When Preventing Hinders Preparing
Have you evaluated your parenting skills lately? I believe our report card has changed during our lifetime. While we pride ourselves in giving our children more advantages than ever before, the numbers tells us it may not be helping.
What’s happened to us?
Let’s take a walk down memory lane. A century ago, parenting looked different. On average, families were much larger, so parents had less time to spend on each child. They were unable to prevent many natural difficulties and accidents. Kids learned from experience. Parents weren’t consumed with their child becoming self-actualized—they wanted to raise good citizens who fit into their community.
Today, parents have fewer children, and much more time and attention is spent on them. We’re able to protect and prevent most accidents and failures. We put helmets and safety pads on them, assuming that preventing hurt or difficulty is the sign of a good parent. Our goal is to produce a self-actualized individual, who can get the most out of life. Our nurturing tendencies often eliminate hard experiences.
We want to give our kids a decided advantage—an edge on their peers—since ours are so special. While I agree with the sentiments of self-esteem, safety, applauding participation and head-starts, I believe we’ve given them a false sense of reality. It sets them up for a painful wake-up call, as they grow older. Social scientists agree that our emphasis on “winning” has produced highly confident kids. Sadly, they also agree that this ill-prepares them for the world that awaits them. Research shows that safety and self-esteem are not something we can “give” to our kids. They are something kids must learn—through challenging experiences. Preventing all things bad may actually hinder preparing them for the world that awaits them.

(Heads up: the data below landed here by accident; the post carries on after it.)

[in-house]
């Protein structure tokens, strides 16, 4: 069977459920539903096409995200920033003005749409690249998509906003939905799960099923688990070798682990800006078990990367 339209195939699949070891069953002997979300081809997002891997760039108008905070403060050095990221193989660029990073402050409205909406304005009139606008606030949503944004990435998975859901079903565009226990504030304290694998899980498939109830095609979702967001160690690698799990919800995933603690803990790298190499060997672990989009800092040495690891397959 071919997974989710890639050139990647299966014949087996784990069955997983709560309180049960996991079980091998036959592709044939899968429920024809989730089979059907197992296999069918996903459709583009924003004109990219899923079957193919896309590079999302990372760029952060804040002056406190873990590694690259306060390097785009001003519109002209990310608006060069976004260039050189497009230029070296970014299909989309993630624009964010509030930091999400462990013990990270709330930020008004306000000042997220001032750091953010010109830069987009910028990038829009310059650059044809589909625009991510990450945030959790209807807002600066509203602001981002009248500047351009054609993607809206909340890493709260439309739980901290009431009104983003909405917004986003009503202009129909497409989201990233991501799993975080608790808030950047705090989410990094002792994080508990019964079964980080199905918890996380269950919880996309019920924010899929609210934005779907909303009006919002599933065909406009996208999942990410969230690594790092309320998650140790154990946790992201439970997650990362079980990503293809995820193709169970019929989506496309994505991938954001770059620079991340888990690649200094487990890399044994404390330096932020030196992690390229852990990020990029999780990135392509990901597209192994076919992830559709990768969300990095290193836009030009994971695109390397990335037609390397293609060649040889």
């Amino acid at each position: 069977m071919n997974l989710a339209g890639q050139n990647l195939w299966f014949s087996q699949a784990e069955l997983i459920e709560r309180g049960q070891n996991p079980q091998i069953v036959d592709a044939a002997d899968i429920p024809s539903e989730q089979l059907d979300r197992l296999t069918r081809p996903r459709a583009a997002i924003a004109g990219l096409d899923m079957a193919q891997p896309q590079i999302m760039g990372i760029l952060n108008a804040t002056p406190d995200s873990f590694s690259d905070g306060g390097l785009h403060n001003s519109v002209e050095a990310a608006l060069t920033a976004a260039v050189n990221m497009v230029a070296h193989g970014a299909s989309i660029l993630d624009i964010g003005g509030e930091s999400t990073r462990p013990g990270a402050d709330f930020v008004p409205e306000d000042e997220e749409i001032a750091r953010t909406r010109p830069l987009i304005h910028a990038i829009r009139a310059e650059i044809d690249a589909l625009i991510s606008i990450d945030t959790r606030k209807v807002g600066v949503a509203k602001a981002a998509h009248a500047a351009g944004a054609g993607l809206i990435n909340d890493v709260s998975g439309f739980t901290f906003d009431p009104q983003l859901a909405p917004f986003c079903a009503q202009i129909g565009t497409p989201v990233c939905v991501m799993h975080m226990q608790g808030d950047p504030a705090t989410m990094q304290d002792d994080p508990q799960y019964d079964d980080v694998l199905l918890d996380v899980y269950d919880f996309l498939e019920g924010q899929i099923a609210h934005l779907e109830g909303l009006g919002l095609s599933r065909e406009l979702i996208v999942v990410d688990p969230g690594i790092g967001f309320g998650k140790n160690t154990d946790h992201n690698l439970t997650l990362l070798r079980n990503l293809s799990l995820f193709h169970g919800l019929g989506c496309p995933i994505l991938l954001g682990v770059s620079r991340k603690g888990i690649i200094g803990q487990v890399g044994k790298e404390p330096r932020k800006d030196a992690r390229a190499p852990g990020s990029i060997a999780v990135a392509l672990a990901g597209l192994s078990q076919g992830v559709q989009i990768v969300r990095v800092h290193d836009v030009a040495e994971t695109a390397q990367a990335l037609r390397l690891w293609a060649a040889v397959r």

Let me illustrate. Over the last two decades, playground equipment has been removed from public parks across the country and around the world. We worried about children falling down and getting hurt, so we demanded the monkey bars or jungle gyms be taken down. This makes sense if all that matters is today. Sadly, we’ve begun to see the unintended by-product of this safety measure. Researchers now question the value of safety-first playgrounds. New York Times reporter John Tierny writes, “Even if children do suffer fewer physical injuries—and the evidence for that is debatable—critics say these playgrounds may stunt emotional development, leaving children with anxieties and fears that are ultimately worse than a broken bone.”
When adults, however, allow children to gradually become exposed to more dangers on a playground, kids use the same habituation techniques developed by therapists to help adults conquer phobias, according to Dr. Sandseter and fellow psychologist Leif Kennair. “Our fear of children being harmed by mostly harmless injuries may result in more fearful children and increased levels of psychopathology.”